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Smt. Shanti Devi Jalan and ors. Vs. Commissioner of Income-tax - Court Judgment

LegalCrystal Citation
SubjectDirect Taxation
CourtKolkata High Court
Decided On
Case NumberIncome-tax Reference No. 440 of 1971
Judge
Reported in[1983]139ITR288(Cal)
AppellantSmt. Shanti Devi Jalan and ors.
RespondentCommissioner of Income-tax
Appellant AdvocateA.C. Bhabra, Adv.
Respondent AdvocateAjit Sen Gupta, Adv.
Cases Referred(a) Edwards (Inspector of Taxes) v. Bairstow
Excerpt:
- .....sen gupta, learned counsel for the revenue, has submitted on the other hand that even before the tribunal the assessee did not try to raise any question challenging the findings of fact. he submitted that it was settled law that unless a reference was made to the high court challenging the findings of fact arrived at by the tribunal, the court would have no jurisdiction to go behind or question the statement of fact. in support of this contention, mr. sengupta cited a decision of the supreme court in cit v. s.p. jain : [1973]87itr370(sc) , where the supreme court stated as follows (p. 381):' in our view there can be no doubt that unless the tribunal has been asked to refer a question impugning the validity of the findings sustainable on any principle of law, the facts stated in the.....
Judgment:

Sen, J.

1. The facts found and/or admitted in these proceedings are shortly as follows:

The assessee, Shanti Devi Jalan and others, constituted a HUF styled as ' Late K. D. Jalan, represented by his successors and legal heirs, Smt. Shanti Devi Jalan, Shri Sushil Kumar Jalan, Shri Sudhir Kumar Jalan and others '.

2. At the relevant time, the assessee was a partner in a firm known as M/s. Soorajmull Nagurmull having a share of one anna, one pie therein.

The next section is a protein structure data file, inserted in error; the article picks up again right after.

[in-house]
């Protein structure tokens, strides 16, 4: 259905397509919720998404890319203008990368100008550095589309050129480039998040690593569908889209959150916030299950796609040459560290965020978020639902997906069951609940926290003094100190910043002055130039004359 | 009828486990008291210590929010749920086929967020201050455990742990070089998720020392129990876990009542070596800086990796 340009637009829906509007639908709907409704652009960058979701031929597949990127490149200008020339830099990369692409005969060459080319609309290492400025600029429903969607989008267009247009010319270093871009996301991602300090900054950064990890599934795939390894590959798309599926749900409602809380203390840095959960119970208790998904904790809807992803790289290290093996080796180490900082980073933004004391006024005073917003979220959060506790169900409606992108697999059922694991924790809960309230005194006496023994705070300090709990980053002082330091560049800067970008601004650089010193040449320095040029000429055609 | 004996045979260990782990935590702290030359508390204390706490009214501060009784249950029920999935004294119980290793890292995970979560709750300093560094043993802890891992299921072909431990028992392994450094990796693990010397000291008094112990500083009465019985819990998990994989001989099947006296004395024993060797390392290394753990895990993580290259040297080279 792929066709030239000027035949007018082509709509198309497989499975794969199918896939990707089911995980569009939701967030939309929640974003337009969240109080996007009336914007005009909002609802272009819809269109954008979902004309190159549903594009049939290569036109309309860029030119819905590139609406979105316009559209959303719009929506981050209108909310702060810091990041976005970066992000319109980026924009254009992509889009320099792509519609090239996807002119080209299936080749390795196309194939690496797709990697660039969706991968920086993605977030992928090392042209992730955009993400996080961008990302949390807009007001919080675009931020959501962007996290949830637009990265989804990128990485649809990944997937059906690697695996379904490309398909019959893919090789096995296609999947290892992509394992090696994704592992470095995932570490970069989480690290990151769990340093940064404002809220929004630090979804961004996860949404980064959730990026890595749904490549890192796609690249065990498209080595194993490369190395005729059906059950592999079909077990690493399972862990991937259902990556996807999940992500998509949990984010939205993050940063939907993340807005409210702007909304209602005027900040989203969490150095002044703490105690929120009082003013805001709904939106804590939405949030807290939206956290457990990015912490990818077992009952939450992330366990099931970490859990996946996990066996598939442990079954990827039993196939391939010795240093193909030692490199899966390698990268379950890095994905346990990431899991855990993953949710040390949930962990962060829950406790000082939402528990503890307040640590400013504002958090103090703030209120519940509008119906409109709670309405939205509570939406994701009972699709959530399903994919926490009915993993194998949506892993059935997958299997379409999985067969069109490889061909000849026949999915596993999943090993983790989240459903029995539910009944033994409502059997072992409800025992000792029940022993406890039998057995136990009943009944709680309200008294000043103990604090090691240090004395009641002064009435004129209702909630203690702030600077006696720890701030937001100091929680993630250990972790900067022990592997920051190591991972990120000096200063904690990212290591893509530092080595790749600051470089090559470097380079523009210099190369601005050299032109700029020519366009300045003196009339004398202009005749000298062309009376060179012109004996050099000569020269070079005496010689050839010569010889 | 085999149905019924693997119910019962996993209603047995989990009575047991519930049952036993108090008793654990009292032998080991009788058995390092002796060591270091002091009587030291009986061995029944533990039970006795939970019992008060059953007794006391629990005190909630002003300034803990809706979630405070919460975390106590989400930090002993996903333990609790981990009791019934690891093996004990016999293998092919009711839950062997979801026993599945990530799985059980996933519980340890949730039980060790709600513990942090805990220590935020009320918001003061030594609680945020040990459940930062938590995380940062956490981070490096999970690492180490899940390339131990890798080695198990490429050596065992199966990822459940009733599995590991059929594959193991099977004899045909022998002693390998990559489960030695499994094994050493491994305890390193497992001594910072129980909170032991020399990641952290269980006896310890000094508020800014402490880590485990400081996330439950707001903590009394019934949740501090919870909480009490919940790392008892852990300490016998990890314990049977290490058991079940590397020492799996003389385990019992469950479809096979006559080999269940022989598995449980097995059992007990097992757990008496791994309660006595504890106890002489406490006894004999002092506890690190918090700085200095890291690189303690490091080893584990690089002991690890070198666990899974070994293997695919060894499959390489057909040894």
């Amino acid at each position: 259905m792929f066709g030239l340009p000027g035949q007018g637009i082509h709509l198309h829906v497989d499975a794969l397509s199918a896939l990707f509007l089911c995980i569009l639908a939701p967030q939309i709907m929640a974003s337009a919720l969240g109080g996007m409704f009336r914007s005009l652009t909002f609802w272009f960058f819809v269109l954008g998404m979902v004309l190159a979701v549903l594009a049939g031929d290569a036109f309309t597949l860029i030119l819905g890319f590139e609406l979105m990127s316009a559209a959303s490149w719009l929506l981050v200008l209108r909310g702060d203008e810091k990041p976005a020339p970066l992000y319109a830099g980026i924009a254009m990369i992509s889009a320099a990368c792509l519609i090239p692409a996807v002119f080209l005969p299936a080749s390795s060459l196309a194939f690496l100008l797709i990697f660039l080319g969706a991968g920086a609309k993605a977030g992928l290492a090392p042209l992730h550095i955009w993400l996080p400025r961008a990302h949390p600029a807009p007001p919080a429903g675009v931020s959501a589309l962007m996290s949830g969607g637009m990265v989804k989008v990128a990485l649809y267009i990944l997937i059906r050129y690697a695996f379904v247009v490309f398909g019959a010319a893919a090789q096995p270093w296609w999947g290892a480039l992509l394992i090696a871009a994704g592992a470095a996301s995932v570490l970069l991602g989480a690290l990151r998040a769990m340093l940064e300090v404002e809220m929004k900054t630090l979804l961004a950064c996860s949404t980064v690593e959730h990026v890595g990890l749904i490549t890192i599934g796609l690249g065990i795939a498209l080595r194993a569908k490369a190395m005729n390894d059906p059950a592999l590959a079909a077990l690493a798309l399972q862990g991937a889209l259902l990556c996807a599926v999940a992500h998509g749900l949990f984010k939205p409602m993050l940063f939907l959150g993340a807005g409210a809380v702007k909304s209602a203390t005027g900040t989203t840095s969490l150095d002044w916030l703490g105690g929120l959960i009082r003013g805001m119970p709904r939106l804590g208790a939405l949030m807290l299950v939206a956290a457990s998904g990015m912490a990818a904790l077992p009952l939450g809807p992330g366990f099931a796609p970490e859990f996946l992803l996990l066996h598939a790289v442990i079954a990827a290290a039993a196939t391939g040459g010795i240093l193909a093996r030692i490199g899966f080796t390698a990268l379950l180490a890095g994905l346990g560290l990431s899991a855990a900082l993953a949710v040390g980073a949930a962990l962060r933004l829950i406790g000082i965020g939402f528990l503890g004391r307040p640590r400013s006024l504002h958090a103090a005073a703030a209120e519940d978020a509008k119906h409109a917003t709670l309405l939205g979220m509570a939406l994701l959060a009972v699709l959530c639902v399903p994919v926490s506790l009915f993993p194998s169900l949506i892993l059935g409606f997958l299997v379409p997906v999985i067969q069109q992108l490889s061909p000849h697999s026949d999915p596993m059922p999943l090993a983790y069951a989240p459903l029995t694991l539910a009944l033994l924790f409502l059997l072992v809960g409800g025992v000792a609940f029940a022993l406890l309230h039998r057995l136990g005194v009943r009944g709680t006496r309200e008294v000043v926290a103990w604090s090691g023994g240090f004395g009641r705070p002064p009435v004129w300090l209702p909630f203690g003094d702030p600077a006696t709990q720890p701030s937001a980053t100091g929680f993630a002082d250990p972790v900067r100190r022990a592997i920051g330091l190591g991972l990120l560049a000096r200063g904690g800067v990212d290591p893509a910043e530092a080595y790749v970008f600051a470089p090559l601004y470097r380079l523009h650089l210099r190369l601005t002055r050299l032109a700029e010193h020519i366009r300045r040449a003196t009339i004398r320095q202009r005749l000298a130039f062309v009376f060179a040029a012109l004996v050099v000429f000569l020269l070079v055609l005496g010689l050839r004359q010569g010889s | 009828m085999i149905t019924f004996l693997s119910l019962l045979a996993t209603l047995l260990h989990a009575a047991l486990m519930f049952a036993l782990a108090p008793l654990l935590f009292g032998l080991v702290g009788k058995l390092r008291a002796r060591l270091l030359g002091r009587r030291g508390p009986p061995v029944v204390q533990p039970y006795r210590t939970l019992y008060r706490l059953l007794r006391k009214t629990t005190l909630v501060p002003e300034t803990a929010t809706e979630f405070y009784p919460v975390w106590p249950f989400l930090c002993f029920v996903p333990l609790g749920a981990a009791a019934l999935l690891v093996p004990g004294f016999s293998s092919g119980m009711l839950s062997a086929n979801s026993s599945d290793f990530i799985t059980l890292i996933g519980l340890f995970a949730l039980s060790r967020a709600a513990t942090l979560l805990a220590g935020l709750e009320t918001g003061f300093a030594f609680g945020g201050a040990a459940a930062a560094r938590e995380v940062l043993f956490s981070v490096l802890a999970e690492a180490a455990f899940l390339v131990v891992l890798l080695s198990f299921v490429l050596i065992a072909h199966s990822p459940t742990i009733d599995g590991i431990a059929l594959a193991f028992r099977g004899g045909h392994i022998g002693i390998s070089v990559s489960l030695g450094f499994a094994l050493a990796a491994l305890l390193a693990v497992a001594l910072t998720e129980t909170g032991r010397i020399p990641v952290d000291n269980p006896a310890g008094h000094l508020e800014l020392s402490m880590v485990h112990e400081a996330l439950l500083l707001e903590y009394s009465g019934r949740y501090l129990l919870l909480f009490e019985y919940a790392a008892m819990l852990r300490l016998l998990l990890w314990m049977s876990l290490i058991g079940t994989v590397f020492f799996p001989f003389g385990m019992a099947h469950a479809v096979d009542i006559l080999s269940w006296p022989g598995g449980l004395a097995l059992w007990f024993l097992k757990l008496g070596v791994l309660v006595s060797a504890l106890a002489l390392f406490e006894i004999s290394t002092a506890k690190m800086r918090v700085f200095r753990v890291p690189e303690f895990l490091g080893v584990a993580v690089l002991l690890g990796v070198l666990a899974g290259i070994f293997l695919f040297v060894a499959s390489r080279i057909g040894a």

3. In the course of assessment proceedings for the assessment year 1959-60 (the relevant accounting period being the year 2015 R.N., covering the period March 29, 1958 to April 16, 1959), the ITO found that one S.K. Jalan and one Sudha Bai, being a son and a daughter of late K.D. Jalan, were married, respectively, in June, 1958 and February, 1959. The marriage expenses were shown in the books of the firm, Soorajmull Nagurmull, to be Rs. 15,000 and Rs. 10,000, respectively. The ITO considered the said expenses to be inadequate. He noted that no amount was debited for the purchase of jewellery or as expenses for decoration. Anothersum of Rs. 10,800 debited to the account of Shanti Devi Jalan in the books of the said firm stated to be for the purchase of jewellery for the daughter was not accepted by the ITO. The ITO took into account the social status of the family and the fact that it has been found by the Income-tax Investigation Commission that an expenditure of Rs. 1,00,000 used to be incurred in each of the marriages in the family of the partners of the said firm. The ITO estimated the expenses of the said two marriages at Rs. 1,50,000 and, deducting the expenses shown in the account, a sum of Rs. 1,25,000 was added to the assessee's income as income from undisclosed sources.